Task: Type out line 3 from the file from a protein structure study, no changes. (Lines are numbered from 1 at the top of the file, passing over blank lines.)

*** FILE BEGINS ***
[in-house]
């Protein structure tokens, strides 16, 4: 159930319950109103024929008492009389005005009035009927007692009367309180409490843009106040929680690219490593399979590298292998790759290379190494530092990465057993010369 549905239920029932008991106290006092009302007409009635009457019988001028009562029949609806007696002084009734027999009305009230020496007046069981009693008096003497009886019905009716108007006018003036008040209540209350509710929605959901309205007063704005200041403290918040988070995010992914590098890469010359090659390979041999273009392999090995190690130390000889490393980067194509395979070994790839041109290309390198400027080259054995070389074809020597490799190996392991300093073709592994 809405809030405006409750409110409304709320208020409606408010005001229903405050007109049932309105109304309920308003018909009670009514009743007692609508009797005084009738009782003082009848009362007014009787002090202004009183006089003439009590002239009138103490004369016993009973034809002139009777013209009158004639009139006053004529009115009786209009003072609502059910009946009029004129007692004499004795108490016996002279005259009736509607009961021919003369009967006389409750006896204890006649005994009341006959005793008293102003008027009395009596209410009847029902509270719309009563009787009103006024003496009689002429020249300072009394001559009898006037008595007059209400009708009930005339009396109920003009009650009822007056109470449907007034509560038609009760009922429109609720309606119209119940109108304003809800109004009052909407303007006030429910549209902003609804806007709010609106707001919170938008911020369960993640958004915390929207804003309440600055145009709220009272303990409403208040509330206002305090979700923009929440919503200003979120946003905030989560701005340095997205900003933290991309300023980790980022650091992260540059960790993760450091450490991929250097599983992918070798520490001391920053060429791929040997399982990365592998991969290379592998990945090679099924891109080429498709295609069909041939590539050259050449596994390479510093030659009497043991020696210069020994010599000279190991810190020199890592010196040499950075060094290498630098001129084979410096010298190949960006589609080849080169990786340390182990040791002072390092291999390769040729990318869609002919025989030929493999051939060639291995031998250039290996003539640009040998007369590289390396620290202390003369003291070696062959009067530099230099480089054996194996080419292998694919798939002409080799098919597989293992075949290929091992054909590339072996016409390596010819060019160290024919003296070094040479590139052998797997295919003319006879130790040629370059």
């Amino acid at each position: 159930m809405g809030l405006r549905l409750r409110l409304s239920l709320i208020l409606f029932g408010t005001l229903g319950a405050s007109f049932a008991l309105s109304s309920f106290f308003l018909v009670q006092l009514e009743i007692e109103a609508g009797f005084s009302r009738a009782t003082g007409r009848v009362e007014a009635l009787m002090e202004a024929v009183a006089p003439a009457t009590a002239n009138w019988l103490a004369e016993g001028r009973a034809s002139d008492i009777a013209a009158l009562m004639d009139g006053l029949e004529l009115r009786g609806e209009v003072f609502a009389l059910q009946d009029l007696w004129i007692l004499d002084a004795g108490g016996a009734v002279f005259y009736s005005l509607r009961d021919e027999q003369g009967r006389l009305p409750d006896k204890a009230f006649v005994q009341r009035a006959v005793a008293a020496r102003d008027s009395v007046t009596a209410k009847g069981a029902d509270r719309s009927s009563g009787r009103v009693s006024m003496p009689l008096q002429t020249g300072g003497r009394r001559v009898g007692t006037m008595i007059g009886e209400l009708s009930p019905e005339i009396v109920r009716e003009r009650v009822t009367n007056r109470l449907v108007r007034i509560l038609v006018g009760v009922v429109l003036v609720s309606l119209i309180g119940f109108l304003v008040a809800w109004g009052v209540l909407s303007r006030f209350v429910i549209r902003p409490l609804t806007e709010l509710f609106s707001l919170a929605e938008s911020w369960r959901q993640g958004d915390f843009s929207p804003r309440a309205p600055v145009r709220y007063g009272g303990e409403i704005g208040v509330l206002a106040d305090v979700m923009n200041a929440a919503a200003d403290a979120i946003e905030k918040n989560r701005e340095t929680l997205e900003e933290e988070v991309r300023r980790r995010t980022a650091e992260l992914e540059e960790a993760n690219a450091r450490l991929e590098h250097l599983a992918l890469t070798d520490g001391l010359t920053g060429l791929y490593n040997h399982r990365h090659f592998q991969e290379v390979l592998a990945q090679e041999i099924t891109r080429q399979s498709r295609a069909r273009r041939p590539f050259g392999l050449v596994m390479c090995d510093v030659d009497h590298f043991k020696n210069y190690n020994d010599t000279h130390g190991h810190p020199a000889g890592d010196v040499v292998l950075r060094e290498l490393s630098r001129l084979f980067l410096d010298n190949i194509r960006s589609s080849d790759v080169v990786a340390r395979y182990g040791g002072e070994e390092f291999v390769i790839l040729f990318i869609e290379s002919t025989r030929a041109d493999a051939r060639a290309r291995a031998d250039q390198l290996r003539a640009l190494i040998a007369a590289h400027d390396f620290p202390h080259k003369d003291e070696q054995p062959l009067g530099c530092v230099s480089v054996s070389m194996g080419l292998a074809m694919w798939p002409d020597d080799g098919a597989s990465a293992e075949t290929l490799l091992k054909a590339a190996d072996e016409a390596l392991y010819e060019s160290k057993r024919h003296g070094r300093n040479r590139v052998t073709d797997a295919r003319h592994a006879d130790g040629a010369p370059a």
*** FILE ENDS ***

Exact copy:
């Amino acid at each position: 159930m809405g809030l405006r549905l409750r409110l409304s239920l709320i208020l409606f029932g408010t005001l229903g319950a405050s007109f049932a008991l309105s109304s309920f106290f308003l018909v009670q006092l009514e009743i007692e109103a609508g009797f005084s009302r009738a009782t003082g007409r009848v009362e007014a009635l009787m002090e202004a024929v009183a006089p003439a009457t009590a002239n009138w019988l103490a004369e016993g001028r009973a034809s002139d008492i009777a013209a009158l009562m004639d009139g006053l029949e004529l009115r009786g609806e209009v003072f609502a009389l059910q009946d009029l007696w004129i007692l004499d002084a004795g108490g016996a009734v002279f005259y009736s005005l509607r009961d021919e027999q003369g009967r006389l009305p409750d006896k204890a009230f006649v005994q009341r009035a006959v005793a008293a020496r102003d008027s009395v007046t009596a209410k009847g069981a029902d509270r719309s009927s009563g009787r009103v009693s006024m003496p009689l008096q002429t020249g300072g003497r009394r001559v009898g007692t006037m008595i007059g009886e209400l009708s009930p019905e005339i009396v109920r009716e003009r009650v009822t009367n007056r109470l449907v108007r007034i509560l038609v006018g009760v009922v429109l003036v609720s309606l119209i309180g119940f109108l304003v008040a809800w109004g009052v209540l909407s303007r006030f209350v429910i549209r902003p409490l609804t806007e709010l509710f609106s707001l919170a929605e938008s911020w369960r959901q993640g958004d915390f843009s929207p804003r309440a309205p600055v145009r709220y007063g009272g303990e409403i704005g208040v509330l206002a106040d305090v979700m923009n200041a929440a919503a200003d403290a979120i946003e905030k918040n989560r701005e340095t929680l997205e900003e933290e988070v991309r300023r980790r995010t980022a650091e992260l992914e540059e960790a993760n690219a450091r450490l991929e590098h250097l599983a992918l890469t070798d520490g001391l010359t920053g060429l791929y490593n040997h399982r990365h090659f592998q991969e290379v390979l592998a990945q090679e041999i099924t891109r080429q399979s498709r295609a069909r273009r041939p590539f050259g392999l050449v596994m390479c090995d510093v030659d009497h590298f043991k020696n210069y190690n020994d010599t000279h130390g190991h810190p020199a000889g890592d010196v040499v292998l950075r060094e290498l490393s630098r001129l084979f980067l410096d010298n190949i194509r960006s589609s080849d790759v080169v990786a340390r395979y182990g040791g002072e070994e390092f291999v390769i790839l040729f990318i869609e290379s002919t025989r030929a041109d493999a051939r060639a290309r291995a031998d250039q390198l290996r003539a640009l190494i040998a007369a590289h400027d390396f620290p202390h080259k003369d003291e070696q054995p062959l009067g530099c530092v230099s480089v054996s070389m194996g080419l292998a074809m694919w798939p002409d020597d080799g098919a597989s990465a293992e075949t290929l490799l091992k054909a590339a190996d072996e016409a390596l392991y010819e060019s160290k057993r024919h003296g070094r300093n040479r590139v052998t073709d797997a295919r003319h592994a006879d130790g040629a010369p370059a």